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“Don’t be a manager, be a leader.”
I’ve been working in the field of leadership development for more than twenty years. This is a quote that I’m very familiar with—I’ve said it myself many times in my career. When I shared it in my workshops, people nodded in agreement and eagerly added their thoughts:
Leaders are visionaries, pro-active and forward thinking.
Managers are boring, administrative, obsessed with tasks.
Leaders are empathic, caring, and inspiring.
Managers are bossy, pompous slave drivers.
Plenty of others agree with this distinction, insisting that we should aspire to be “leaders, not managers.” After all, that’s why we talk about “leadership development” not “manager development,” right? The value of leaders over managers has become indisputable when it comes to developing talent in an organization.
But today, I no longer believe this. The claim that leaders are better than managers is a myth.
New Definitions for “Leader” and “Manager”
Many forward-thinking companies are now consciously using the word “manager” instead of “leader.” Facebook HR executives talk about how to distinguish great managers from okay managers. Google Guides promotes manager development.
When I was working with Gallup for my Strengths Coach certification, I found they kept referring to “helping out the manager.” I had to ask myself: Why the manager and not the leader?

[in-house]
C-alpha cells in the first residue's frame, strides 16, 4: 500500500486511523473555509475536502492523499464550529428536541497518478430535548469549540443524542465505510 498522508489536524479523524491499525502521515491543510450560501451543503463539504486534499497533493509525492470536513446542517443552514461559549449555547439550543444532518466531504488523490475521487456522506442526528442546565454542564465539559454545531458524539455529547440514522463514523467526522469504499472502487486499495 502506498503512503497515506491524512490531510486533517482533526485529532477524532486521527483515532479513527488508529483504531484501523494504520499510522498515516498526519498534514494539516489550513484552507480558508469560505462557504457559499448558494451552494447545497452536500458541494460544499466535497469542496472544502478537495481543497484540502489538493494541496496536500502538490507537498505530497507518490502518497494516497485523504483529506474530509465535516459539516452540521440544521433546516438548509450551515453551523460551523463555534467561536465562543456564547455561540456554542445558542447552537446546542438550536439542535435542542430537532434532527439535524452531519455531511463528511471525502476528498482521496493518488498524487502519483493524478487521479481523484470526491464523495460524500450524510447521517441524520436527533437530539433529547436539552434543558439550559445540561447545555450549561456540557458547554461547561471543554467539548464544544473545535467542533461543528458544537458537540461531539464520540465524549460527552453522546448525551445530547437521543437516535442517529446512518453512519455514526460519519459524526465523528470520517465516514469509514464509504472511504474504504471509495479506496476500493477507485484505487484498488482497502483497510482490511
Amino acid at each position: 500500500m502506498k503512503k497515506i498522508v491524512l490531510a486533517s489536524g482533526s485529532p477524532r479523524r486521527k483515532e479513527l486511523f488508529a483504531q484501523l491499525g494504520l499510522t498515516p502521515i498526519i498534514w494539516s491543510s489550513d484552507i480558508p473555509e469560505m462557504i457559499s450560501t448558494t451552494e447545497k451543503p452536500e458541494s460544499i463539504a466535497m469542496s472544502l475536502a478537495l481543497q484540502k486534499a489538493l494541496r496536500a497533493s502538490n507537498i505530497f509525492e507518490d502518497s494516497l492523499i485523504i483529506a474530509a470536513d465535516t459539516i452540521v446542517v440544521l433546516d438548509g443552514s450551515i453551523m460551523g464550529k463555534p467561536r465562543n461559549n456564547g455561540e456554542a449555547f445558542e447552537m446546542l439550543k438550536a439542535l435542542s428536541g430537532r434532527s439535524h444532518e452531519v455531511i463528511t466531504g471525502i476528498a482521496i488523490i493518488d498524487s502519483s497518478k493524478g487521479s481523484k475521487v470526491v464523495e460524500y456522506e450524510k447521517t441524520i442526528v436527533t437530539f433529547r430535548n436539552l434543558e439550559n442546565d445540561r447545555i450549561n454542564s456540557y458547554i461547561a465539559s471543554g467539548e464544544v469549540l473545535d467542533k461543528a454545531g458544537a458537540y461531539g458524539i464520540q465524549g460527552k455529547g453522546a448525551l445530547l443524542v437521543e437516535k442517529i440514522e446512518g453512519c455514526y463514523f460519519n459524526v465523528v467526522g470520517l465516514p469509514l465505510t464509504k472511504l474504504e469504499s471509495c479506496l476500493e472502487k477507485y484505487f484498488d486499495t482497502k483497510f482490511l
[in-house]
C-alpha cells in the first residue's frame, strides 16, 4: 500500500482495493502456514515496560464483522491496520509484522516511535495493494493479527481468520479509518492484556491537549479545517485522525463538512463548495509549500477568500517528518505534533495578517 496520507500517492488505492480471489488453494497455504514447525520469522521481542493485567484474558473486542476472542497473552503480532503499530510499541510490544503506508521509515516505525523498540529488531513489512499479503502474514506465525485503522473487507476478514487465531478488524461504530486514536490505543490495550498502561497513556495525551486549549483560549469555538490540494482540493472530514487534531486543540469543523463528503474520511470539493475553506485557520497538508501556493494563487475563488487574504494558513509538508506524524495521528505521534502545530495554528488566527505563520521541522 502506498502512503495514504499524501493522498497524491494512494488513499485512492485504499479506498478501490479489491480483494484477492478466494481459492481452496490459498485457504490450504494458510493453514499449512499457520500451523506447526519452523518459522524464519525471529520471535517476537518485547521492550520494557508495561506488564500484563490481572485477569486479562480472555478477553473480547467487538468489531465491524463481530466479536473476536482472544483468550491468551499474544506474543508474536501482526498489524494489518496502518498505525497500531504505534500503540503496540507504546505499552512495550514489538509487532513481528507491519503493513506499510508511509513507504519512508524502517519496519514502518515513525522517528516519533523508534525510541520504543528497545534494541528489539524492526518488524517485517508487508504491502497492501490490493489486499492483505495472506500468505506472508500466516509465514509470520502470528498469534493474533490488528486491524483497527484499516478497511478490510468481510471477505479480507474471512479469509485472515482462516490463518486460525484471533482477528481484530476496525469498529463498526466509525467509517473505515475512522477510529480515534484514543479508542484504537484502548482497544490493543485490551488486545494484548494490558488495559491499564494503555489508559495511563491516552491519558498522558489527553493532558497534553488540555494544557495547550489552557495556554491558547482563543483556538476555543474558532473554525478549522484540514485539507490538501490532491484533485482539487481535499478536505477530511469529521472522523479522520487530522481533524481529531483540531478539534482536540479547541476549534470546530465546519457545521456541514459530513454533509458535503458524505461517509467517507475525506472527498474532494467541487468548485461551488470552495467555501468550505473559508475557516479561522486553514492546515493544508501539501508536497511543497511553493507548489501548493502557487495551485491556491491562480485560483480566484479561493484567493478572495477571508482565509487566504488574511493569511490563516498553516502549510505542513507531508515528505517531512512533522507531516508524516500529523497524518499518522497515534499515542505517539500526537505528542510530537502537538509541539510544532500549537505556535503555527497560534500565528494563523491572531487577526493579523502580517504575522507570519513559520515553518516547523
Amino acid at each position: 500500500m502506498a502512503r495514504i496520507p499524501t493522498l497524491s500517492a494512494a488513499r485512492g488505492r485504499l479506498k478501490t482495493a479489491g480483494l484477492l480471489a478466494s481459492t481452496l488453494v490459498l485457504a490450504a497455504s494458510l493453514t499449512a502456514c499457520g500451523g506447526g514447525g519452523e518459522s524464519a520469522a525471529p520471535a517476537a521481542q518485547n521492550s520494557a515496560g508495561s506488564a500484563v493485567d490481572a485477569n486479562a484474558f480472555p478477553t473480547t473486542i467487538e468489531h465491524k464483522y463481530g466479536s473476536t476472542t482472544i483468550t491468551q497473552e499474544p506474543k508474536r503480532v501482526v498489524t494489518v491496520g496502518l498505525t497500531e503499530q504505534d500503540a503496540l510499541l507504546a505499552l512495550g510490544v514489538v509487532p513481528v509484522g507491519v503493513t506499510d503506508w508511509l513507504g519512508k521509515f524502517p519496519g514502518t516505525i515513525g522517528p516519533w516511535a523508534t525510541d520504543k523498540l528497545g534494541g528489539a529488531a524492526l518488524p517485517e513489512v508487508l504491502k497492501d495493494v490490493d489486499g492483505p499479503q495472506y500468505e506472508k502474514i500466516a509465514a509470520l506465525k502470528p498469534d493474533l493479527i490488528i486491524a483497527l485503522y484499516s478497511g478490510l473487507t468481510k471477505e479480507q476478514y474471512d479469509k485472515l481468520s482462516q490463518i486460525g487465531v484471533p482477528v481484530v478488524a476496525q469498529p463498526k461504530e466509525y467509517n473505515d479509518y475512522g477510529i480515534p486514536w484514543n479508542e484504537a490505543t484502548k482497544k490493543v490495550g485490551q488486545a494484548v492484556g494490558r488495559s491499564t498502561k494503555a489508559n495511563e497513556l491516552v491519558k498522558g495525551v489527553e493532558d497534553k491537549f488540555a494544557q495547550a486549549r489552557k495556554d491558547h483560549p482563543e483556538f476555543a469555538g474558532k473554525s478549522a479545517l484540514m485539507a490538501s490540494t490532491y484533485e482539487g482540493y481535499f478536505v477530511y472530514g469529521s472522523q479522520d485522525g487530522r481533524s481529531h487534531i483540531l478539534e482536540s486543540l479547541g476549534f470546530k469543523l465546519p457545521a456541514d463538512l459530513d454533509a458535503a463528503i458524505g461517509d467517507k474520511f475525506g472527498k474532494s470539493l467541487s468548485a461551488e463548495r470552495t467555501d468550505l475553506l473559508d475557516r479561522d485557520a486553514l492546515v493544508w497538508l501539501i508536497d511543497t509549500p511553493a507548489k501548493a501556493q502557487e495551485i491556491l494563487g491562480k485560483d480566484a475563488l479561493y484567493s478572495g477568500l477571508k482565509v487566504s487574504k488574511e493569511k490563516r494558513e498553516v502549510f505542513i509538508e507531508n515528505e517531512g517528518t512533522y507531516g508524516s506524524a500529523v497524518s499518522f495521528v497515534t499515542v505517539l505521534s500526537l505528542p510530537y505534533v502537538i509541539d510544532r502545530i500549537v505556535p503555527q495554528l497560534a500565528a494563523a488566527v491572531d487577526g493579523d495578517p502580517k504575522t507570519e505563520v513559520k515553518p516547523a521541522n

As it turns out, newer organizations have rewritten the definitions of “manager” and “leader.” The new definitions better explain the beauty and power of each role—and show how different they are. It’s a crucial difference that explains a lot when we look at the people on top and where the organization is going.
Great leaders look outward.
Great leaders look outward. They look at competition, look at the future for alternatives, patterns, connections. They create the vision and strategy that will lead us forward.
Great managers look inward.
Great managers look inward. They look inside the company, at each individual and the styles, goals, needs of each person. They help transform unique talents into performance.
So which is better?
You can be a great leader, but not a great manager. This happens when your vision is clear, the strategy is correct, but you can’t get people to work together to get there.
You can be a great manager, but not a great leader. You can get teams together to work to a common goal—the question is, “Is it the right goal?”
You can be neither a good manager nor a great leader. Or, in very rare cases, you could be both. The point is, they’re different.
The difference between managers and leaders is so crucial that Gallup’s book It’s the Manager claims that the quality of managers (not leaders) is actually the single biggest factor in your organization’s long-term success. And when you really think about it, that makes a lot of sense. You need leaders to set the direction, but it’s really the people who bring us to the destination, especially in larger organizations.
The Main Driver of Business? People
People still drive the business. This is why, from a balance sheet perspective, the cost of people is still one of the biggest entries. It is incredibly hard to scale an organization without people. Therefore, how we take care of our people ultimately dictates whether our organization will succeed.
Taking care of people is ultimately the most important role of a manager.
Why? Because how people feel about their manager is likely how they feel about their organization. Does my immediate superior care for me? Does he inspire me? Most employees don’t really look at the company as a whole. As far as they are concerned, the manager is the organization.